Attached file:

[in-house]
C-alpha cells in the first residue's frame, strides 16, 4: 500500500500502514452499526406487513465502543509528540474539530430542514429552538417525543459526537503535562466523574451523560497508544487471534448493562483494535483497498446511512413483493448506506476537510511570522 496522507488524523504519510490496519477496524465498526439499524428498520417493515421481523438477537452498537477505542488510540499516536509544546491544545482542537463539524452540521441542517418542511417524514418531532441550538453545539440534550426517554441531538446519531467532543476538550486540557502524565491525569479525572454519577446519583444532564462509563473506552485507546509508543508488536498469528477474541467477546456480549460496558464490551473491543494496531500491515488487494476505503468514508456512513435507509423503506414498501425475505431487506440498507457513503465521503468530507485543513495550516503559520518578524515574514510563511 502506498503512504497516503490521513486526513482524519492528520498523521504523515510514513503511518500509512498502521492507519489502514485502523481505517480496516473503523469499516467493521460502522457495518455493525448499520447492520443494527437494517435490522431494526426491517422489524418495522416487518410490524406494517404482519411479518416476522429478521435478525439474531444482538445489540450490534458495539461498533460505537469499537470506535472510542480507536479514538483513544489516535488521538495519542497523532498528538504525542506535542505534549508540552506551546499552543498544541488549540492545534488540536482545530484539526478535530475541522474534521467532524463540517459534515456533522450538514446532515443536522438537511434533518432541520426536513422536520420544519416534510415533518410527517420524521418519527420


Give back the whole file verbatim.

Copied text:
[in-house]
C-alpha cells in the first residue's frame, strides 16, 4: 500500500500502514452499526406487513465502543509528540474539530430542514429552538417525543459526537503535562466523574451523560497508544487471534448493562483494535483497498446511512413483493448506506476537510511570522 496522507488524523504519510490496519477496524465498526439499524428498520417493515421481523438477537452498537477505542488510540499516536509544546491544545482542537463539524452540521441542517418542511417524514418531532441550538453545539440534550426517554441531538446519531467532543476538550486540557502524565491525569479525572454519577446519583444532564462509563473506552485507546509508543508488536498469528477474541467477546456480549460496558464490551473491543494496531500491515488487494476505503468514508456512513435507509423503506414498501425475505431487506440498507457513503465521503468530507485543513495550516503559520518578524515574514510563511 502506498503512504497516503490521513486526513482524519492528520498523521504523515510514513503511518500509512498502521492507519489502514485502523481505517480496516473503523469499516467493521460502522457495518455493525448499520447492520443494527437494517435490522431494526426491517422489524418495522416487518410490524406494517404482519411479518416476522429478521435478525439474531444482538445489540450490534458495539461498533460505537469499537470506535472510542480507536479514538483513544489516535488521538495519542497523532498528538504525542506535542505534549508540552506551546499552543498544541488549540492545534488540536482545530484539526478535530475541522474534521467532524463540517459534515456533522450538514446532515443536522438537511434533518432541520426536513422536520420544519416534510415533518410527517420524521418519527420